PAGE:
Nearly as significant as the carbon price increase, the Clean Fuel Standard (CFS) will no longer cover natural gas. This removes a major irritant for industry, who would find natural gas emissions extremely hard to mitigate in the short term, and would have had to absorb increased production costs that would be hard to pass on to consumers.

The CFS will now only cover liquid fossil fuels, like gasoline, diesel and oil. CFS regulations are expected to be published before the end of the year, and will create a credit trading system to generate credits by reducing emissions in fossil fuel refining, producing low-carbon fuels for blending, or installing vehicle charging infrastructure. Costs associated with reducing fuel emissions are expected to be passed along to consumers and industry via higher fuel costs – further increasing the price at the pumps.

The CFS is paired with a $1.5 billion Low-carbon and Zero-emissions Fuels Fund aimed at increasing production and use of low carbon fuels including hydrogen, biocrude, renewable natural gas, diesel and cellulosic ethanol. Canada’s Hydrogen Strategy will be released before the end of this year.


The Liberal government announced several measures to help industry adapt to meeting the 2030 targets. The government’s flagship Strategic Infrastructure Fund will get a $3 billion boost over five years for a “Net-Zero Accelerator” to expedite decarbonization projects for large emitters. In addition, the government committed to tougher methane emission standards for the oil and gas sector, by establishing new targets for 2030 and 2035 following consultation.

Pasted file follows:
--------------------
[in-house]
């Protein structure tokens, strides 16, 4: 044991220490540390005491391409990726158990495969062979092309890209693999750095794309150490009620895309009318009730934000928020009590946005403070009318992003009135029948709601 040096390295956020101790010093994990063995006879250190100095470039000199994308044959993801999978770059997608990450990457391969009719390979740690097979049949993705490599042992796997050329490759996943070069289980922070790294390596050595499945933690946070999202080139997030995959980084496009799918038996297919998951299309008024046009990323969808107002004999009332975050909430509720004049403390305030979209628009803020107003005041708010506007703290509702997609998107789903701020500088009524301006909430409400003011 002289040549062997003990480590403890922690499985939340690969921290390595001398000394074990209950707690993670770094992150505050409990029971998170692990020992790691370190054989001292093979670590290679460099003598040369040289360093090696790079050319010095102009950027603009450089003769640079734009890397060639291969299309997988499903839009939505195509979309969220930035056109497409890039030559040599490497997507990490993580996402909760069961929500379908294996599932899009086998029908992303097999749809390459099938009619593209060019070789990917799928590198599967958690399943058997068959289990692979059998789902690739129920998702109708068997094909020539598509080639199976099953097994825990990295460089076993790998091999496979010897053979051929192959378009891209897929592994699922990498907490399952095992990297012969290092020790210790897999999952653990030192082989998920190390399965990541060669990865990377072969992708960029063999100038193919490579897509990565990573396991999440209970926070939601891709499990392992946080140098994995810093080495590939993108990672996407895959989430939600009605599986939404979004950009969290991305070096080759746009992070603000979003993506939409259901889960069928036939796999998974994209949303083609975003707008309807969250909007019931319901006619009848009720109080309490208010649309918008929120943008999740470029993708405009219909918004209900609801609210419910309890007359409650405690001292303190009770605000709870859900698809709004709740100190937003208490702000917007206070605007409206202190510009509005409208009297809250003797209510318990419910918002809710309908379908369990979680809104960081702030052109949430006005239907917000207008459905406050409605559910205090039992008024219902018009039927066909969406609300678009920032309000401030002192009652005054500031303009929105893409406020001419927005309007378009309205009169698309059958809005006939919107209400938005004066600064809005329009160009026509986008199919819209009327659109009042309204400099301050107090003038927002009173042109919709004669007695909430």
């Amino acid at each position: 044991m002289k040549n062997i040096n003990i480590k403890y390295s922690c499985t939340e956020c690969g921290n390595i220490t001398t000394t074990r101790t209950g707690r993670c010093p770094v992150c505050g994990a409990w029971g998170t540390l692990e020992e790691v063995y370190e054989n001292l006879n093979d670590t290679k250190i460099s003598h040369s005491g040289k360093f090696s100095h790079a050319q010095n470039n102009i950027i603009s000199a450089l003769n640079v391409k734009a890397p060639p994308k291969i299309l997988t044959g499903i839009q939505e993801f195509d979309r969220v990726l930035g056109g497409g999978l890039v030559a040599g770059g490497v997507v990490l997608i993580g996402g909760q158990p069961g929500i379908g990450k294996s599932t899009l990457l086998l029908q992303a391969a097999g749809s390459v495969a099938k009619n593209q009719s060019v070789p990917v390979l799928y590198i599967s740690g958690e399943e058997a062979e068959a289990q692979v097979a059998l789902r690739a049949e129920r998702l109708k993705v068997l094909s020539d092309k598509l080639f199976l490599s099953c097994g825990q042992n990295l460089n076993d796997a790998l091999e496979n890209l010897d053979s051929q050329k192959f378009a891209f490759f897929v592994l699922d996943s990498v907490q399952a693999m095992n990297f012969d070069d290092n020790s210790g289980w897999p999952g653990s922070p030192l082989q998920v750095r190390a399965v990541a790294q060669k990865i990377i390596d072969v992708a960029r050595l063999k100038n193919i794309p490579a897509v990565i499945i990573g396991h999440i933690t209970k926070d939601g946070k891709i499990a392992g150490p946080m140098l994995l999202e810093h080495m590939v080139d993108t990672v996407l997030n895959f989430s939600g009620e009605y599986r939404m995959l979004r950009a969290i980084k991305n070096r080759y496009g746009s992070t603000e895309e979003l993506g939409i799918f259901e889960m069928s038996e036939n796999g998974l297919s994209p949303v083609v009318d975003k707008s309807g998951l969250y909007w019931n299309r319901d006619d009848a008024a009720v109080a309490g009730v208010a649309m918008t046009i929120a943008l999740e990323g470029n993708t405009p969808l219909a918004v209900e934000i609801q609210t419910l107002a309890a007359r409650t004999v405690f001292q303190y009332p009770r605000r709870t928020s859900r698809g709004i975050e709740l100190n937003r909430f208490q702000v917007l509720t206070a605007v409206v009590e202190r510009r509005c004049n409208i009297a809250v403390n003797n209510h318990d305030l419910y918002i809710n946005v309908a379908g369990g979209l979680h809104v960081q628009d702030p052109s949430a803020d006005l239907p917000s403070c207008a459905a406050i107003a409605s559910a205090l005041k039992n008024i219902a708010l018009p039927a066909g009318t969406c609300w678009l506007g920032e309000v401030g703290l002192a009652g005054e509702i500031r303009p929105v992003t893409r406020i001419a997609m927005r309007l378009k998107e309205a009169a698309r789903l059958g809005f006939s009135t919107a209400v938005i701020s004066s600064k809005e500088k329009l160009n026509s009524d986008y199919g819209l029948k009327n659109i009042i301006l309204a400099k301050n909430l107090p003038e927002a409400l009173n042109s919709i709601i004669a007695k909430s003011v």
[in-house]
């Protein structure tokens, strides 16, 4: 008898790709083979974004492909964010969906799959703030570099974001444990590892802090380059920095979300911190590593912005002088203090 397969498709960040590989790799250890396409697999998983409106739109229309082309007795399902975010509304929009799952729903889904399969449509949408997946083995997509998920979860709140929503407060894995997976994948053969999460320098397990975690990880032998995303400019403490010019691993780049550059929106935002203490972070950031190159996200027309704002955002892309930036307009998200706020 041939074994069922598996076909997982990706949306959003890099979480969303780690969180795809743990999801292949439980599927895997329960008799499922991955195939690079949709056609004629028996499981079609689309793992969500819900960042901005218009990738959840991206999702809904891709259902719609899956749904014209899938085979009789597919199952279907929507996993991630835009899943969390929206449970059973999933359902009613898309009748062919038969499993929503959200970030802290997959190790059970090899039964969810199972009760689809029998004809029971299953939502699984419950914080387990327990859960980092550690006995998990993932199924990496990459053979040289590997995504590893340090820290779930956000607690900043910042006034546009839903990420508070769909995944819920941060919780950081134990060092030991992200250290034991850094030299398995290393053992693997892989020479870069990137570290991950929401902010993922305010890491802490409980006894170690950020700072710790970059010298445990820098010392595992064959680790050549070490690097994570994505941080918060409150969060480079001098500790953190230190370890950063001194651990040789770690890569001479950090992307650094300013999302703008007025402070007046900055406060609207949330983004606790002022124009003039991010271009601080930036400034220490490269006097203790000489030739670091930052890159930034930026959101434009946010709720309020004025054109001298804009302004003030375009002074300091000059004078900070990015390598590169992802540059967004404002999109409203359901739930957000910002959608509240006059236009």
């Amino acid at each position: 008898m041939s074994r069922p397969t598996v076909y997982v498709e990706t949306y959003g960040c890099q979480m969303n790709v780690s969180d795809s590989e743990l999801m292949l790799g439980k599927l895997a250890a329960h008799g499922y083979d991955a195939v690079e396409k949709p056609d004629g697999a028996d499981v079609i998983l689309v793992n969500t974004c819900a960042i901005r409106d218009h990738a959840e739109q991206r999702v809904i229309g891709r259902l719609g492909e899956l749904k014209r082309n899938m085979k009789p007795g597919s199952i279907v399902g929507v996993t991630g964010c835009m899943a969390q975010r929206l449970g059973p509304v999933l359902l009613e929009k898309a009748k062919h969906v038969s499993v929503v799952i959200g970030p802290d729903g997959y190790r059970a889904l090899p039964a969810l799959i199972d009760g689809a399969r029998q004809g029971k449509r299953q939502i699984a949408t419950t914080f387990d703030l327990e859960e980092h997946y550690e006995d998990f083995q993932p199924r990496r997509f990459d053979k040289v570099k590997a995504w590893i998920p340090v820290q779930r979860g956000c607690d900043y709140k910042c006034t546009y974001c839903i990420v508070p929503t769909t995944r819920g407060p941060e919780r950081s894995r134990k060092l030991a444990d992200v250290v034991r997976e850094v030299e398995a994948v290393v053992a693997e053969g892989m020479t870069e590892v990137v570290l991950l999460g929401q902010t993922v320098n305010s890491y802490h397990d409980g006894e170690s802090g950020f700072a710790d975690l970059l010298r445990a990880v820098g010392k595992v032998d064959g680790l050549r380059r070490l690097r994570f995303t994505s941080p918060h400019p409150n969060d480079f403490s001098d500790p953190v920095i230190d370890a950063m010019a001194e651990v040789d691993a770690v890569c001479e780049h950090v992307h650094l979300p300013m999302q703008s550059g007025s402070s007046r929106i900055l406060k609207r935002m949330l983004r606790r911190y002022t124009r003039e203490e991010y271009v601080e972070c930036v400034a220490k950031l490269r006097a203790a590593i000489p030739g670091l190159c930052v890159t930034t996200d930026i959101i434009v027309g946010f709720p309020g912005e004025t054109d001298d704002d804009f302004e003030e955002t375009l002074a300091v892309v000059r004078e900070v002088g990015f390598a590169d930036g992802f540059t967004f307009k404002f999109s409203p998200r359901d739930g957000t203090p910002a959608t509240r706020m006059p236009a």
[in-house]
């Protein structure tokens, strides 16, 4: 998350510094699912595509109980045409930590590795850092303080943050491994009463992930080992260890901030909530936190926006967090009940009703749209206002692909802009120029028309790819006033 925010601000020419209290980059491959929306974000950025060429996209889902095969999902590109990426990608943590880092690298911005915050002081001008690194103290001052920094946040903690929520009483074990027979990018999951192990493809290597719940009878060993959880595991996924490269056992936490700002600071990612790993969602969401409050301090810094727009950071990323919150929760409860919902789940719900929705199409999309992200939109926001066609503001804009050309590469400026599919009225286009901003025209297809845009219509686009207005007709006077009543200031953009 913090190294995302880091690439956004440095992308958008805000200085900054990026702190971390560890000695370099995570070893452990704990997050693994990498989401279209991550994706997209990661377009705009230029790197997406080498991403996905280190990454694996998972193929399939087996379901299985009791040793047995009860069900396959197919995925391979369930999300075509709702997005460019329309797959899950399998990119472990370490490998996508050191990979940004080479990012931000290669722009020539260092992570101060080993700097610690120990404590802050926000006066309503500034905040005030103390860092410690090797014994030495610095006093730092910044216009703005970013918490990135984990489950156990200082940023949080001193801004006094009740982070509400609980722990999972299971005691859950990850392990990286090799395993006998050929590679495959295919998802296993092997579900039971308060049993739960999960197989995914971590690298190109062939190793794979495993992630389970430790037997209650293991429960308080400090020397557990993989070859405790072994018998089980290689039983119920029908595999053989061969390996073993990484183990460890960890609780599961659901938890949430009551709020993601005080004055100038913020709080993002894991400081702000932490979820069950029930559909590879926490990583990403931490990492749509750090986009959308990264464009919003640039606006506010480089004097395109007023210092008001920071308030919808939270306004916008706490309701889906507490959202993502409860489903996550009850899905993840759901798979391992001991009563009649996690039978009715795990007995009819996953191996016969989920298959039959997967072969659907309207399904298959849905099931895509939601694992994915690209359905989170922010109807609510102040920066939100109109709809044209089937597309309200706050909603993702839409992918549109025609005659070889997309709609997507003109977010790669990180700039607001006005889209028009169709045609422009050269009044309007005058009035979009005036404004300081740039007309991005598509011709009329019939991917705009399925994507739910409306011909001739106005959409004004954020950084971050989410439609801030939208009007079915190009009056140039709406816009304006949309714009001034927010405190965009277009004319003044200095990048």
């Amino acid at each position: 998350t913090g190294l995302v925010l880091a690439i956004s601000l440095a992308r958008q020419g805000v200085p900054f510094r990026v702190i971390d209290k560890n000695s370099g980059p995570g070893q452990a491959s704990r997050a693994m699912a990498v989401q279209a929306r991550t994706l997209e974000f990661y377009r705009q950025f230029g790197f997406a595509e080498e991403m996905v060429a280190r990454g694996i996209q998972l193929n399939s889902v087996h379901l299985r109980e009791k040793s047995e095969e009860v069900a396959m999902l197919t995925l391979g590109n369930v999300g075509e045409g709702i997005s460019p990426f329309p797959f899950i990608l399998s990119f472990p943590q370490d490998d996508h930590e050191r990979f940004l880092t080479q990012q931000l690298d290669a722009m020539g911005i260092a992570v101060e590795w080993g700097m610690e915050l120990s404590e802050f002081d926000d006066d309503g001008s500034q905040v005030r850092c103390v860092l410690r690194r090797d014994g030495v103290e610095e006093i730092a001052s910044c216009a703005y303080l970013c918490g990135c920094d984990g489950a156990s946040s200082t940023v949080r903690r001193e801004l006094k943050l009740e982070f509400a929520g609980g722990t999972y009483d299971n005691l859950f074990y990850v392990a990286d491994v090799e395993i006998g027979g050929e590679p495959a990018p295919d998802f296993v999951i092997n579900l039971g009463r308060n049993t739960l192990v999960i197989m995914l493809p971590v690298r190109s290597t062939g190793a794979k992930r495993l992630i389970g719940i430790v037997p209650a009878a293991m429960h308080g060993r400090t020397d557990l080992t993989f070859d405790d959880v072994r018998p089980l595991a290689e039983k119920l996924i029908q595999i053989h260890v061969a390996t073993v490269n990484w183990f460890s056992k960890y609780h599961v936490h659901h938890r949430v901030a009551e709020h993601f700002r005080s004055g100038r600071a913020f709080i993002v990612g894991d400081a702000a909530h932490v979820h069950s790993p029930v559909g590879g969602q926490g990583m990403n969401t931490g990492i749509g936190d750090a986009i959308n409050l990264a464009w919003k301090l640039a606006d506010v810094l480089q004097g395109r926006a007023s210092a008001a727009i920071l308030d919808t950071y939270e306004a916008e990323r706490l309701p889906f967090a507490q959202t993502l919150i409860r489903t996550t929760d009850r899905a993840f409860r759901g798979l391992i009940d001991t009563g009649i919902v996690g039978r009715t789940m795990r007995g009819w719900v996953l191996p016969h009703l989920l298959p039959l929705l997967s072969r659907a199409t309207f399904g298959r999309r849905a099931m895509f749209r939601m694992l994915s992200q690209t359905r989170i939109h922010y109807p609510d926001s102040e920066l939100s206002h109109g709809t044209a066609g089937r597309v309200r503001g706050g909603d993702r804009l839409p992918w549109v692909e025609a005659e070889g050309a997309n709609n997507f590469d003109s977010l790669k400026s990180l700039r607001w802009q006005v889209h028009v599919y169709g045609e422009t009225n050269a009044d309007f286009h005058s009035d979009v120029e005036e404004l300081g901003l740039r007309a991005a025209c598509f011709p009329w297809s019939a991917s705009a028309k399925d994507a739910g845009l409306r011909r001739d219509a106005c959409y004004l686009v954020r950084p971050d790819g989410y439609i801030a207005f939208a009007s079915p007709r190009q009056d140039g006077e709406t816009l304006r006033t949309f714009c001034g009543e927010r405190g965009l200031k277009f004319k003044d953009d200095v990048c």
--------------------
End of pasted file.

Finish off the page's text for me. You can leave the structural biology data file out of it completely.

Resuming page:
Notably, the agricultural sector will receive $167.5 million over seven years to help develop and adopt clean technology. The government is setting a national emission reduction target of 30 percent below 2020 levels from fertilizers, with a commitment to work with fertilizer makers, farmers and provincial governments to achieve it.


As expected, the government is topping up its popular iZEV program, providing $287 million over two years until March 2022 to provide rebates of up to $5000 towards the purchase of zero emission vehicles.